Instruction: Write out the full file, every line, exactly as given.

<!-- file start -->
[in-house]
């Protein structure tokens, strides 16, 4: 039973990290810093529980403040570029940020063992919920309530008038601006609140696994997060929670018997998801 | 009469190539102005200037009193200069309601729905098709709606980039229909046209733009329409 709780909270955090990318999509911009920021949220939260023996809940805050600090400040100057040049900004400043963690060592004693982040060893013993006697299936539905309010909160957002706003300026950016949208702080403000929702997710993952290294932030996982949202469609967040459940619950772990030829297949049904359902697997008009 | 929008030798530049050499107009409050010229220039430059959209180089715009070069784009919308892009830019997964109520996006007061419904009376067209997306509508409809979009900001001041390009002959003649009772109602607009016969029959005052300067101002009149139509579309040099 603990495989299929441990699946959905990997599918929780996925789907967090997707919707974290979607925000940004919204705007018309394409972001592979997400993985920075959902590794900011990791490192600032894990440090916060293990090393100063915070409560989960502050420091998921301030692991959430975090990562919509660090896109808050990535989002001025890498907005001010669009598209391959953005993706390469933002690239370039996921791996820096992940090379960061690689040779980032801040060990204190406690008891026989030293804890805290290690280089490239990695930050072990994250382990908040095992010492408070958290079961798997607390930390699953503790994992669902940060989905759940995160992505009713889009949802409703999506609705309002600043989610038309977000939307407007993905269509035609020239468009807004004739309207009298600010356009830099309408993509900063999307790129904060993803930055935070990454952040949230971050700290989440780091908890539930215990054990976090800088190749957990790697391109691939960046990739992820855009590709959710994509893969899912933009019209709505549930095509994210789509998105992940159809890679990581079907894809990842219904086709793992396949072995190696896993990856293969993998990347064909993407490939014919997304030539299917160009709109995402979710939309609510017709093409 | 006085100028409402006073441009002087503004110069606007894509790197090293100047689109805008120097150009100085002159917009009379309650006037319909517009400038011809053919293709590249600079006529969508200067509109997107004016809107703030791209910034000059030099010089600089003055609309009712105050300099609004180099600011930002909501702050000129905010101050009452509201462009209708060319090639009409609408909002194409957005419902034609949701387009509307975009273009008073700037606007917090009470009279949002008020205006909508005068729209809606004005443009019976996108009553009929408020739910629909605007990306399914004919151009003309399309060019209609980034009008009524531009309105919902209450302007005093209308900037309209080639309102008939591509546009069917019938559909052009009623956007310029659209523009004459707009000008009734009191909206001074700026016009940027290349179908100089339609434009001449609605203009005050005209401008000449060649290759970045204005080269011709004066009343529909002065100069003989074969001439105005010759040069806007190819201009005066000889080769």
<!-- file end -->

[in-house]
């Protein structure tokens, strides 16, 4: 039973990290810093529980403040570029940020063992919920309530008038601006609140696994997060929670018997998801 | 009469190539102005200037009193200069309601729905098709709606980039229909046209733009329409 709780909270955090990318999509911009920021949220939260023996809940805050600090400040100057040049900004400043963690060592004693982040060893013993006697299936539905309010909160957002706003300026950016949208702080403000929702997710993952290294932030996982949202469609967040459940619950772990030829297949049904359902697997008009 | 929008030798530049050499107009409050010229220039430059959209180089715009070069784009919308892009830019997964109520996006007061419904009376067209997306509508409809979009900001001041390009002959003649009772109602607009016969029959005052300067101002009149139509579309040099 603990495989299929441990699946959905990997599918929780996925789907967090997707919707974290979607925000940004919204705007018309394409972001592979997400993985920075959902590794900011990791490192600032894990440090916060293990090393100063915070409560989960502050420091998921301030692991959430975090990562919509660090896109808050990535989002001025890498907005001010669009598209391959953005993706390469933002690239370039996921791996820096992940090379960061690689040779980032801040060990204190406690008891026989030293804890805290290690280089490239990695930050072990994250382990908040095992010492408070958290079961798997607390930390699953503790994992669902940060989905759940995160992505009713889009949802409703999506609705309002600043989610038309977000939307407007993905269509035609020239468009807004004739309207009298600010356009830099309408993509900063999307790129904060993803930055935070990454952040949230971050700290989440780091908890539930215990054990976090800088190749957990790697391109691939960046990739992820855009590709959710994509893969899912933009019209709505549930095509994210789509998105992940159809890679990581079907894809990842219904086709793992396949072995190696896993990856293969993998990347064909993407490939014919997304030539299917160009709109995402979710939309609510017709093409 | 006085100028409402006073441009002087503004110069606007894509790197090293100047689109805008120097150009100085002159917009009379309650006037319909517009400038011809053919293709590249600079006529969508200067509109997107004016809107703030791209910034000059030099010089600089003055609309009712105050300099609004180099600011930002909501702050000129905010101050009452509201462009209708060319090639009409609408909002194409957005419902034609949701387009509307975009273009008073700037606007917090009470009279949002008020205006909508005068729209809606004005443009019976996108009553009929408020739910629909605007990306399914004919151009003309399309060019209609980034009008009524531009309105919902209450302007005093209308900037309209080639309102008939591509546009069917019938559909052009009623956007310029659209523009004459707009000008009734009191909206001074700026016009940027290349179908100089339609434009001449609605203009005050005209401008000449060649290759970045204005080269011709004066009343529909002065100069003989074969001439105005010759040069806007190819201009005066000889080769």